cred

(s, m, exp, t3, csize, user, domain)ks

For the reconnect UAM, the client-to-server (C2SIV) and server-to-client S2CIV) initialization vectors are defined as follows:

UInt8 C2SIV[] = { 0x57, 0x4f, 0x4d, 0x44, 0x4d, 0x4f, 0x41, 0x42 };
Uint8 S2CIV[] = { 0x57, 0x4f, 0x4d, 0x44, 0x4d, 0x4f, 0x41, 0x42 };

Table 3-8 describes common methods of attack and the ways in which the Reconnect UAM is protected from these attacks.

Table 3-8  Attacks on the Reconnect UAM

Attack

Defense

Man in the Middle

If the original UAM used to connect to the server was resistant to Man in the Middle attacks, nonce checks in message a, which require knowledge of s, should keep out the Man in the Middle.

Replay

The timestamp in message a, protected by the HMAC, and the credential revocation list should prevent simple replay attacks. Even if the attacker succeeds in controlling the clock on the server and manages to force a server restart, the attacker cannot log in because s is not known, so the challenge/response step cannot be performed successfully.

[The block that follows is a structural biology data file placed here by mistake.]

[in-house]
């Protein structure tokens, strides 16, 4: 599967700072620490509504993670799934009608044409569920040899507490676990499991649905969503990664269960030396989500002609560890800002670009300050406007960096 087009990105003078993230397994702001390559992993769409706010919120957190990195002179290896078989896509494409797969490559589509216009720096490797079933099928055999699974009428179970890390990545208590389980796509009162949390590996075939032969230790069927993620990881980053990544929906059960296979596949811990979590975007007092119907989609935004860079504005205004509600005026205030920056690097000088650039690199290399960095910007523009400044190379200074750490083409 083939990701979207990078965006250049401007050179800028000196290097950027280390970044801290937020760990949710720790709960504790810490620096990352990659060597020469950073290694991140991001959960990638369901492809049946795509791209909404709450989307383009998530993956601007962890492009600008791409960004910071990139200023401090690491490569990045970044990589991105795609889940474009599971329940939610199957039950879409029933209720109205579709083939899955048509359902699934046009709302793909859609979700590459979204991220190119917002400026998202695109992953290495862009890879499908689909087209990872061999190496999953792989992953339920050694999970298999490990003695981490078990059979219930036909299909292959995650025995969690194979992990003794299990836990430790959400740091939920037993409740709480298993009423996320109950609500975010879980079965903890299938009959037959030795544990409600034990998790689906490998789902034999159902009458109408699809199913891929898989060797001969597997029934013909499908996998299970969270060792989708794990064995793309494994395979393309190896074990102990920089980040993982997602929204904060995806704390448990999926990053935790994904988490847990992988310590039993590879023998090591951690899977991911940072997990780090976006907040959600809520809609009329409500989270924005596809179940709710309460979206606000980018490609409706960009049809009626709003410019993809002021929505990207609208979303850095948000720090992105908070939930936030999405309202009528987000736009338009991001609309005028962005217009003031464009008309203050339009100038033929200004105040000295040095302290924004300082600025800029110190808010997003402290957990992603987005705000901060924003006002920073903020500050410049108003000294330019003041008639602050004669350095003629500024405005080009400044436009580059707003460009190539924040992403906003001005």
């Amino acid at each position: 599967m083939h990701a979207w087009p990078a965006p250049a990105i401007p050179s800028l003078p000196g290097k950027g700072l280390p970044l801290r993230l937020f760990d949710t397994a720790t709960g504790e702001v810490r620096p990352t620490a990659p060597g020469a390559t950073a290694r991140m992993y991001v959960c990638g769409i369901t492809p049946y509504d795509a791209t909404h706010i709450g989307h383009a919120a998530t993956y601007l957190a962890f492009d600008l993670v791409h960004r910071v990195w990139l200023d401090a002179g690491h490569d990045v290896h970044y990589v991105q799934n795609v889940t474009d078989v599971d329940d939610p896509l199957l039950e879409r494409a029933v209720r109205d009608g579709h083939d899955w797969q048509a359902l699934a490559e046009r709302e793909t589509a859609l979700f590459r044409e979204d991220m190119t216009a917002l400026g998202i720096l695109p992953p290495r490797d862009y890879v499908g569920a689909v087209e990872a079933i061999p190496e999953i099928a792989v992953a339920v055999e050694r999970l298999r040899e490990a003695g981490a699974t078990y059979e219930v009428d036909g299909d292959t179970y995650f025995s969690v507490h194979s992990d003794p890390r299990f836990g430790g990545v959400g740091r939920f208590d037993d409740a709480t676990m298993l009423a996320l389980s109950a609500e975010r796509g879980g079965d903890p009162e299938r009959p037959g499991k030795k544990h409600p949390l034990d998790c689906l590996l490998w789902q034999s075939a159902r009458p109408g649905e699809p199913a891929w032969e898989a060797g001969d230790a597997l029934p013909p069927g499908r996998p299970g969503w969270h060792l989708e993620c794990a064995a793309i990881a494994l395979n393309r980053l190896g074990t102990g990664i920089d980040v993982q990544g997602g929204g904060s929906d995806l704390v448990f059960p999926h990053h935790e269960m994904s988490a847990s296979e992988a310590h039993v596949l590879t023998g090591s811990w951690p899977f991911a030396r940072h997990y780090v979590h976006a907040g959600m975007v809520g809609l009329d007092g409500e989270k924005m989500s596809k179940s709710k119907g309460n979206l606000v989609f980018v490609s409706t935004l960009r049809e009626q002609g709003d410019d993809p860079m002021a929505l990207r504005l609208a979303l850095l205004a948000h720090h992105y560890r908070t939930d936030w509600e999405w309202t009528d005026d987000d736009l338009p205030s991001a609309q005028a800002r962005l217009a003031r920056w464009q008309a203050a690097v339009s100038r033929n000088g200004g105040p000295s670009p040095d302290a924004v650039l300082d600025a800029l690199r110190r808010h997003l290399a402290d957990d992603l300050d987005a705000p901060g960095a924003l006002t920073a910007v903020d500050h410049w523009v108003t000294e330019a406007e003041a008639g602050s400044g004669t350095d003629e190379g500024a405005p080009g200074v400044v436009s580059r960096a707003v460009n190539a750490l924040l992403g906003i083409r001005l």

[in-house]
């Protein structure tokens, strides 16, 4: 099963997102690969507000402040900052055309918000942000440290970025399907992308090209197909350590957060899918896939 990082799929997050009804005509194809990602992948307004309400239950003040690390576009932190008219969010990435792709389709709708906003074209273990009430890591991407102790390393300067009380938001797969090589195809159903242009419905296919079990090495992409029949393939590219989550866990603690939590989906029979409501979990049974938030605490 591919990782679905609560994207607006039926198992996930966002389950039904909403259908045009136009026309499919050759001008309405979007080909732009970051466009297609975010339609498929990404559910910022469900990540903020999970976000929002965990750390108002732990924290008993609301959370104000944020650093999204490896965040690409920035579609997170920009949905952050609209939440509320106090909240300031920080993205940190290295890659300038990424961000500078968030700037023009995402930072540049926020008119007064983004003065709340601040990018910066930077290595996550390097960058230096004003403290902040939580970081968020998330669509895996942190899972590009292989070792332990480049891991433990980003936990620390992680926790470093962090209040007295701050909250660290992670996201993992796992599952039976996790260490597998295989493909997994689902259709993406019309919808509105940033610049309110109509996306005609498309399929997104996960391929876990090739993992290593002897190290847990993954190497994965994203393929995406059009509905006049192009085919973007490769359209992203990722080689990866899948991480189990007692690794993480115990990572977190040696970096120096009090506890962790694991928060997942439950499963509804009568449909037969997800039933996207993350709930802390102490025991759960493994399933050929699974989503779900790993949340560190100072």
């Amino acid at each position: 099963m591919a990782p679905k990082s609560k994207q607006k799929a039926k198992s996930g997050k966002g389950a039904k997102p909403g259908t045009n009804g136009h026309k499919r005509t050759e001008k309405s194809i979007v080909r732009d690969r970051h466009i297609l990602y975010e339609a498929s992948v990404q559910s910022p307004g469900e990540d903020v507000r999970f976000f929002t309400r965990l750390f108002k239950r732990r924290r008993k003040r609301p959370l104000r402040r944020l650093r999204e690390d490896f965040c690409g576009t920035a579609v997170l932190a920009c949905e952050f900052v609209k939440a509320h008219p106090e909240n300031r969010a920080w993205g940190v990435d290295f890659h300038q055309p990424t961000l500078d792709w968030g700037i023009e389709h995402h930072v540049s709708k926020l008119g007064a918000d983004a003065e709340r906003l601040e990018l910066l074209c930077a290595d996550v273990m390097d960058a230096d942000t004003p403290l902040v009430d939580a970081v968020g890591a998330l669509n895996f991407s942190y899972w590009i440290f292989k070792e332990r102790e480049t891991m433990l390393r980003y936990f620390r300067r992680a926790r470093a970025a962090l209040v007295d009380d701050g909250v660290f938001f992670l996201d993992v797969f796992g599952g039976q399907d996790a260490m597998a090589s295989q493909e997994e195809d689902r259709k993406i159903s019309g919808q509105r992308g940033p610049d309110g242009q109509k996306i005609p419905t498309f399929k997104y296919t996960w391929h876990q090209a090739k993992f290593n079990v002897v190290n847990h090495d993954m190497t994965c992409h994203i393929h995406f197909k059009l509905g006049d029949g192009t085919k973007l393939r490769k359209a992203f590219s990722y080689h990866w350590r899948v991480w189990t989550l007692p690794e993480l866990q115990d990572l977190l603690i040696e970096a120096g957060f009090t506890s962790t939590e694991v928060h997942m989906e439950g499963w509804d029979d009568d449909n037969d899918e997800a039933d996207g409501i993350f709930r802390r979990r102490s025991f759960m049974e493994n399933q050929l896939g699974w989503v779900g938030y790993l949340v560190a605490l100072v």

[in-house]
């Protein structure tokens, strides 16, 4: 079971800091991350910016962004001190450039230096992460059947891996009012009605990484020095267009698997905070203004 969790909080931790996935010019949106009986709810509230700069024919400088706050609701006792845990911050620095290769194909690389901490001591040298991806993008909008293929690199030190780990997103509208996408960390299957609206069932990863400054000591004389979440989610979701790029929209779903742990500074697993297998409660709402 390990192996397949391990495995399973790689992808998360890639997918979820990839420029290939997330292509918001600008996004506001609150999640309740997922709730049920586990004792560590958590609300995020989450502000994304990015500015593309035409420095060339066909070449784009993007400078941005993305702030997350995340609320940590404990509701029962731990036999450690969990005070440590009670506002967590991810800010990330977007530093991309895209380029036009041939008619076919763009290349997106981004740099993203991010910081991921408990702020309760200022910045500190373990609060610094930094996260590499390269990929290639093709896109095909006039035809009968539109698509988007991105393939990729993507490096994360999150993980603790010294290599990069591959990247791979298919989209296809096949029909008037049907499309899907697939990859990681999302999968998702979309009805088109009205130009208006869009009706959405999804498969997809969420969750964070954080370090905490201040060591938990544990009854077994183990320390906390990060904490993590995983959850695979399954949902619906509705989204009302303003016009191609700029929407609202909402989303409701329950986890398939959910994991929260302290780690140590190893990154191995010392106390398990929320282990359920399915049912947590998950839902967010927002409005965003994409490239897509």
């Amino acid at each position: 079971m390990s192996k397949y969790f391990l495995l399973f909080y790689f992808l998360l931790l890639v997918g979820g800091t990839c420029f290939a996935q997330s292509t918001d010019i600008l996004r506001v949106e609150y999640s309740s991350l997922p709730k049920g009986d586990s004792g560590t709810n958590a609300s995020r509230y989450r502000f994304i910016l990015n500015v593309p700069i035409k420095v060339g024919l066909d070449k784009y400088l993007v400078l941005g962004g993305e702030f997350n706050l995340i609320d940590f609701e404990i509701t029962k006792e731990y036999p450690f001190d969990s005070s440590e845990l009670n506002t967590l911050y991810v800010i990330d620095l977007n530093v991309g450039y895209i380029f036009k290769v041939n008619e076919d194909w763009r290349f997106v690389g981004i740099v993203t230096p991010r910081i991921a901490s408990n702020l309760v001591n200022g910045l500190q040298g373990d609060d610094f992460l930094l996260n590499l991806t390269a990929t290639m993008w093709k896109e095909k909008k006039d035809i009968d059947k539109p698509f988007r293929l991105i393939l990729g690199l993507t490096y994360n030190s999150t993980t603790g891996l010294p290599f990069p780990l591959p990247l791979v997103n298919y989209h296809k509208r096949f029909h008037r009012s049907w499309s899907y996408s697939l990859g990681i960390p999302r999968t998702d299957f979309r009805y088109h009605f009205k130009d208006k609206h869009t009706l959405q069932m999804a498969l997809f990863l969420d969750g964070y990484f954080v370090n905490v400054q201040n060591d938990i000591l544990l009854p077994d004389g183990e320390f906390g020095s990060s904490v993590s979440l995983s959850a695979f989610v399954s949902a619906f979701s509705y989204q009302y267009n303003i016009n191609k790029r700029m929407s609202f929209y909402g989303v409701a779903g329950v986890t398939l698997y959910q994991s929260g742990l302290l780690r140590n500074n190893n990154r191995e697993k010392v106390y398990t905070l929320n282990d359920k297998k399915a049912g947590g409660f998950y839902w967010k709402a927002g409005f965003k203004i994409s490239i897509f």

Reflection

This type of attack is thwarted by the use of chained nonces, by having the user information in the credential, and by having each message be non-symmetrical.

Interleaving

This type of attack is thwarted by the use of chained nonces.

Chosen Text

The server’s key is not used to encrypt any data that is obtained from the client.

Forced Delay

Timestamps, key expiration and the use of the revocation list should thwart this type of attack.

Getting a Credential

After the client successfully logs in and mounts a remote volume, it calls FPGetSessionToken, setting the Type parameter to kRecon1Login (5), and sending to the server the current timestamp (t1) and its client id (cid) encrypted with the session key (k1):